Week five of ‘Ten Weeks, Ten Prompts, Ten Minutes’ is an image from my list of ten prompts in my Narrative Prompts post. There is something hauntingly inspiring about this image, hence why I’ve been looking forward to this writing exercise.
I remember the day they came for us. I was eight years old, but I knew the importance. The air lay heavy with relief; a feeling I have never fully experienced again and doubt ever will. The sun was dying, we were dying, and angels came from above to save us.
I remember standing on the levi-pad with Mum, and my big sister, Fern, and the tingly, static feeling that spread over my skin as they boarded us. Some kids were crying; the huge hexagonal ship covering the sky for miles was intimidating, but no more so than looking up at the dying ember that was our sun. We left with the clothes on our backs, and thankfully, an angel let me take Lenny Bear, the stuffed bear Dad gave me before he died.
The angels, or aliens as the other humans called them, could have been mistaken for albino humans with their pale skin and white hair, but there was one distinct difference: their eyes. Mum thought they were freaky, but I found the gold sheen of their irises entrancing, beautiful even.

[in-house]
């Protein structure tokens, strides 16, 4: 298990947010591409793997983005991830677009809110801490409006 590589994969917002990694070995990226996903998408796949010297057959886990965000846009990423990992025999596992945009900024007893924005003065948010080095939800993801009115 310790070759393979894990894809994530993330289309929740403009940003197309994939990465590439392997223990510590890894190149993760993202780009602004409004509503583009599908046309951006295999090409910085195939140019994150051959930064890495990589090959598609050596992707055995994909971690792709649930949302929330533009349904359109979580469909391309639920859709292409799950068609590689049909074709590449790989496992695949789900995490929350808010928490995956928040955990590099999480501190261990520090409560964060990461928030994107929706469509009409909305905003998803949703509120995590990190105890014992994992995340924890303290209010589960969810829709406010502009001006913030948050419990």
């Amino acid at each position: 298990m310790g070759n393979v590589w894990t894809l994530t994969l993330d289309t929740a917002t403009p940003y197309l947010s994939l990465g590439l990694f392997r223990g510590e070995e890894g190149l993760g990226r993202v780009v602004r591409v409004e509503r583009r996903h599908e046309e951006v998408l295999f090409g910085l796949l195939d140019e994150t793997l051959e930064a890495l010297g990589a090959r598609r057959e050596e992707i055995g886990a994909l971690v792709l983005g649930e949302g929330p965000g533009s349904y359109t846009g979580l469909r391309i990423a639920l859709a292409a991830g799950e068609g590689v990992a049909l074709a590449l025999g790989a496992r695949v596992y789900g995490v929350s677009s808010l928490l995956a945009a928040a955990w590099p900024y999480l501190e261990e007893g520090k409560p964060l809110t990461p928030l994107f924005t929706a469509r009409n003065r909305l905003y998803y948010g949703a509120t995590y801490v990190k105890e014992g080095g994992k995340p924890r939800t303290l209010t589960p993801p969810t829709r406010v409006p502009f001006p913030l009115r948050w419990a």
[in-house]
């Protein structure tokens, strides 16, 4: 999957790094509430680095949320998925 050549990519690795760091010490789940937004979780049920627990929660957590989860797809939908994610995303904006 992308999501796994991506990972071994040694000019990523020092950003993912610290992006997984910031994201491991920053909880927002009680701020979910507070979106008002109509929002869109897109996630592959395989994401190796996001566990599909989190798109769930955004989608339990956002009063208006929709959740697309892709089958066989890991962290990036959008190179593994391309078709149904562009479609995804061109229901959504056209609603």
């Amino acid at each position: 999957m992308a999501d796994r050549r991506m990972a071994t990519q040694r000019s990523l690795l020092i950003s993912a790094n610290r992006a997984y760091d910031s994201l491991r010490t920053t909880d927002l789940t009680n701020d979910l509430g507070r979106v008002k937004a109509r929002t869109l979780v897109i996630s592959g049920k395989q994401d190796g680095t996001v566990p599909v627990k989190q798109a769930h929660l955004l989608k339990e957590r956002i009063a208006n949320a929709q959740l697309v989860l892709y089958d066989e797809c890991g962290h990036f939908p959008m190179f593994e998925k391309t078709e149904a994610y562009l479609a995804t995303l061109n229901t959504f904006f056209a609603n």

The living conditions were cramped. There was a crew of seventy angels on our ship, and approximately one thousand humans. In total, sixteen ships came to rescue us. That meant that only sixteen thousand humans had survived the death of Earth. The angels bunked us up with three other families. Mum, Fern, and I shared one bed, and their was barely enough food to go around, but we never once complained; we we’re too grateful.
The trip took the best part of four weeks. Mum said that an angel told her that we had to bypass four galaxies before we finally made it back to their home planet; the planet they called Haydra. Haydra was beautiful; an unspoilt Earth with a healthy sun that I could have only ever dreamt of.
I celebrated my eighteenth birthday and buried Fern on the same day. We fight on the side of the Haydran’s; the people who took us in when we we’re dying, who shared their planet with us, and who should have left us on Earth to die with our sun. Fern was killed by the human who started the mutiny, Vale. Vale saw the Haydran’s kindness as their weakness, and threw the salvation they gave us back in their faces.
I will protect my angels until my last breath, even if I have to kill every God forsaken, ungrateful human to do so.
All excerpts are the works of K.J.Chapman